For decades, women have been warned to abstain from alcohol during pregnancy. The consequences of excessive drinking, during pregnancy, are well documented and a threshold for safe consumption has never been determined. Yet, despite the warnings and reams of documentation published to sway pregnant women away from alcohol consumption, the March of Dimes estimates that 40,000 babies are born with Fetal Alcohol Syndrome or other spectrum illnesses, each year.
People affected by FAS are likely to exhibit more aggressive behaviours, are more prone to infection, disrupted sleep patterns and, as adults, are more likely to struggle with substance abuse.
A recent and controversial British study, published in the journal Epidemiology and Community Health, reported that moderate drinking during pregnancy, (one or two alcoholic drinks per week) had no discernable effects. But, because of the devastating consequences of overconsumption, listed above, women are still urged to abstain from alcohol once they are aware of their pregnancy.
FAS is caused when alcohol, consumed by the mother, crosses the placenta and affects the oxygen levels and nutrients reaching the developing child’s brain. This restriction of oxygen and nutrients causes varying degrees of neurological and developmental damage. The end result is a range of attention and memory deficits that the individual will struggle with for life.
New research, set to be published in the January 2011 issue of Alcoholism: Clinical and Experimental Research, looked at the cognitive processes of a group of children, all around 11-years-old. Of the 217 children studied, 38 were born to mothers who reported participating in binge-drinking during pregnancy, the other children were used as control subjects as their mothers either abstained or drank very little during pregnancy.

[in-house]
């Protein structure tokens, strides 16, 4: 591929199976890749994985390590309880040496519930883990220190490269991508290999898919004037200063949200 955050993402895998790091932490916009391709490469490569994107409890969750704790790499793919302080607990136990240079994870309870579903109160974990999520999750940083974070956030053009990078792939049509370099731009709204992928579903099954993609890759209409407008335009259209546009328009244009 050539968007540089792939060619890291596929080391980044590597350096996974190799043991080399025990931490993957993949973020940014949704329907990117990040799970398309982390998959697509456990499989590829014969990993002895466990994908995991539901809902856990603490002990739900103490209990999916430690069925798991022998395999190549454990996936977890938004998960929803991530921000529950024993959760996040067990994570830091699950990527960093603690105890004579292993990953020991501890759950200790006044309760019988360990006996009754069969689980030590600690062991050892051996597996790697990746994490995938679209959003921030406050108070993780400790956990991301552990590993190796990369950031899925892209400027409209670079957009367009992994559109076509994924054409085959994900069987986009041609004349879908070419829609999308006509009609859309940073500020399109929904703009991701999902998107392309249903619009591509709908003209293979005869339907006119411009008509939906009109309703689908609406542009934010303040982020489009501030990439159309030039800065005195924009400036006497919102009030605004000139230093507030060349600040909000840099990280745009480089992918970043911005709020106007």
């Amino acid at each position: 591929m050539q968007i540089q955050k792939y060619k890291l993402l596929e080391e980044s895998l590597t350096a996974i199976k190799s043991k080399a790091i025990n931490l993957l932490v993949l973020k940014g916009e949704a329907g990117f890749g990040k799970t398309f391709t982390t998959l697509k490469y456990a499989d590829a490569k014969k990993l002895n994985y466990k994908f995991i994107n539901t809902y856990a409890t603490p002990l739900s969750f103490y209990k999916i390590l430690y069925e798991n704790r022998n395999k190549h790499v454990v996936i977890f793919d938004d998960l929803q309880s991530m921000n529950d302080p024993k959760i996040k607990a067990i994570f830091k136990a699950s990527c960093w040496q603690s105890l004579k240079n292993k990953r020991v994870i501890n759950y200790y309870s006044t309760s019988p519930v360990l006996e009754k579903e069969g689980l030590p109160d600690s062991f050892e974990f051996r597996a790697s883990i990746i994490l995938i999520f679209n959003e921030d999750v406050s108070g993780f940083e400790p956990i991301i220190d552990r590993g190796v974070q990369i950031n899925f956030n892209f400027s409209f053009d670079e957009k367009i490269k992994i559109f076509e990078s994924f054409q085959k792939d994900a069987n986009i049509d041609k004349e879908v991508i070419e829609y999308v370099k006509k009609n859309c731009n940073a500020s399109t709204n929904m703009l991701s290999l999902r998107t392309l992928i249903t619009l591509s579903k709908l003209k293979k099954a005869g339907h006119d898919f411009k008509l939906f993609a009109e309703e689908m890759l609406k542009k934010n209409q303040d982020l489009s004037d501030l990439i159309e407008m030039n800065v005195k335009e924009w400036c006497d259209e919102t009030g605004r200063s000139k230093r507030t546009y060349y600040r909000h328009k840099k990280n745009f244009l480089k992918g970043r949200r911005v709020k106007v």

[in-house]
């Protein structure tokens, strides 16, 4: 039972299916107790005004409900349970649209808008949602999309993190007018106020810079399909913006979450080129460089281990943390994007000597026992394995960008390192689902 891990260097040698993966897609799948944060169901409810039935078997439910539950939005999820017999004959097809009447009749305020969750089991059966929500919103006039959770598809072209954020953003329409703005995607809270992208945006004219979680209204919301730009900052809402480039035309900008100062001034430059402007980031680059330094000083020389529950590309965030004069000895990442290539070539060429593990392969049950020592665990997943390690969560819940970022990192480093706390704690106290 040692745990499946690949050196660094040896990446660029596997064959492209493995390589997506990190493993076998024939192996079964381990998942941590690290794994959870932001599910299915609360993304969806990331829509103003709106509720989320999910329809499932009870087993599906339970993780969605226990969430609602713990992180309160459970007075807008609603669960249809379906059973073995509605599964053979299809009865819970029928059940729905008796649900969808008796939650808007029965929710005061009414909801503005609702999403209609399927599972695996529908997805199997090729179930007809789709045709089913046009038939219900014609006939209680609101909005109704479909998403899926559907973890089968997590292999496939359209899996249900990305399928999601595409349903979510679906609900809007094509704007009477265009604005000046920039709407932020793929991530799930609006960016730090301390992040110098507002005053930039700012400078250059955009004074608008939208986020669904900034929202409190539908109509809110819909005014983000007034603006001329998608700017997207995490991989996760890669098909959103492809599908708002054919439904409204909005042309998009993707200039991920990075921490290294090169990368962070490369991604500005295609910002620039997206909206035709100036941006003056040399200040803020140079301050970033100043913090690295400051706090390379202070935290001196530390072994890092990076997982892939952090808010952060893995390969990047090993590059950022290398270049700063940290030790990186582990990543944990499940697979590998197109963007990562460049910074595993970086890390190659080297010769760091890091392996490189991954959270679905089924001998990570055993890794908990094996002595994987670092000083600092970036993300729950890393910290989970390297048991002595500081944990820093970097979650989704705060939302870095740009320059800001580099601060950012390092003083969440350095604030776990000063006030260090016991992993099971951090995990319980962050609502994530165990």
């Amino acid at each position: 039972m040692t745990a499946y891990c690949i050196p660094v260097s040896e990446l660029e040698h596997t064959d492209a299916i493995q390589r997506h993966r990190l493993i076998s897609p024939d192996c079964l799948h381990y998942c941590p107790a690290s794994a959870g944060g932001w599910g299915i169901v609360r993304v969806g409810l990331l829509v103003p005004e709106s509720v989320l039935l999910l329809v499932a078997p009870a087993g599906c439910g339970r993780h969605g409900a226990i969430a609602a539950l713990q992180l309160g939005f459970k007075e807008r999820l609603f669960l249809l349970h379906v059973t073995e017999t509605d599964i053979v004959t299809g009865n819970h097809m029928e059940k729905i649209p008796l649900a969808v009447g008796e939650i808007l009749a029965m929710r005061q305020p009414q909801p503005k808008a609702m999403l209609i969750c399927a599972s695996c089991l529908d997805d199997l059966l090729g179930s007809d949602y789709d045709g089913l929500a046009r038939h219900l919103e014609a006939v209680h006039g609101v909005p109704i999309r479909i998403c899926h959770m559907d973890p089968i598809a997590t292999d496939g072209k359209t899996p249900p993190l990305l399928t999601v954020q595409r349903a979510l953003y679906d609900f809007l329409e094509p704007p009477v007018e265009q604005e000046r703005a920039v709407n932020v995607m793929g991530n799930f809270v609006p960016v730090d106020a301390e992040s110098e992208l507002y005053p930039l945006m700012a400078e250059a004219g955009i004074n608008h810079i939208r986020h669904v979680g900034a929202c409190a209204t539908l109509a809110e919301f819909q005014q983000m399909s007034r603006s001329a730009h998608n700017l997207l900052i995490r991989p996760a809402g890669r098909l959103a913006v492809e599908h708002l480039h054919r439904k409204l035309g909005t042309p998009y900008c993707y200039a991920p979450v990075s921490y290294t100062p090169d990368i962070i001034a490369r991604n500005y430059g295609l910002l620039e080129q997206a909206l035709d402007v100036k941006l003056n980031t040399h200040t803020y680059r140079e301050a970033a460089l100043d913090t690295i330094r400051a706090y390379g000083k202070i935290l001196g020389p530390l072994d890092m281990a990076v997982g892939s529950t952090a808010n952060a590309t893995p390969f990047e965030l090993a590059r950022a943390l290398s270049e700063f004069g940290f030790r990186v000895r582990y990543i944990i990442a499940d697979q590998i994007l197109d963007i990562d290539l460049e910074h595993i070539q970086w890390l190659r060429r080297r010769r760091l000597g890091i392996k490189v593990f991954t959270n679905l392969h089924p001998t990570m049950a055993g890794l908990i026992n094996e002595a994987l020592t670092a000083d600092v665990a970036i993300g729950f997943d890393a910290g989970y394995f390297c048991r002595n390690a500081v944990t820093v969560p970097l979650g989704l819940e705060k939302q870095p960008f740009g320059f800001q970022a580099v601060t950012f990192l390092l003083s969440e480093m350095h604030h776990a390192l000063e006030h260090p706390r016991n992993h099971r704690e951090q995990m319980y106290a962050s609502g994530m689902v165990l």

The researchers, from Wayne State University School of Medicine in Detroit and Laval University in Quebec City, were able to study the brainwaves of the children as they ran a series of tests. They discovered that children affected by FAS were less able to comprehend the meaning of a stimulus. They also paid less attention to specific tasks and had less effective recollection processes.
“The advantage of this technique is it lets you break down the different stages of the memory process,” said researcher and developmental psychologist, Joseph Jacobson.
Dr. Jacobson and his colleagues discovered that the FAS affected children had difficulty with the initial processing of information and also “in the later stage, when they’re trying to retrieve information.”
Clancy Blair, a professor of applied psychology at NYU, said, “the interesting thing here is that although the kids are not differentiated by the performance on the tasks, the brains of FAS kids have to ‘work harder’ so to speak. That is, process the information for longer periods of time and less efficiently than do typically developing kids, to arrive at the correct response.”
Having broken down the points in the cognitive process that are difficult for FAS affected individuals will help clinicians devise exercises to help children compensate for their difficulties and improve their comprehension and recall functions. – Jen R, Staff Writer
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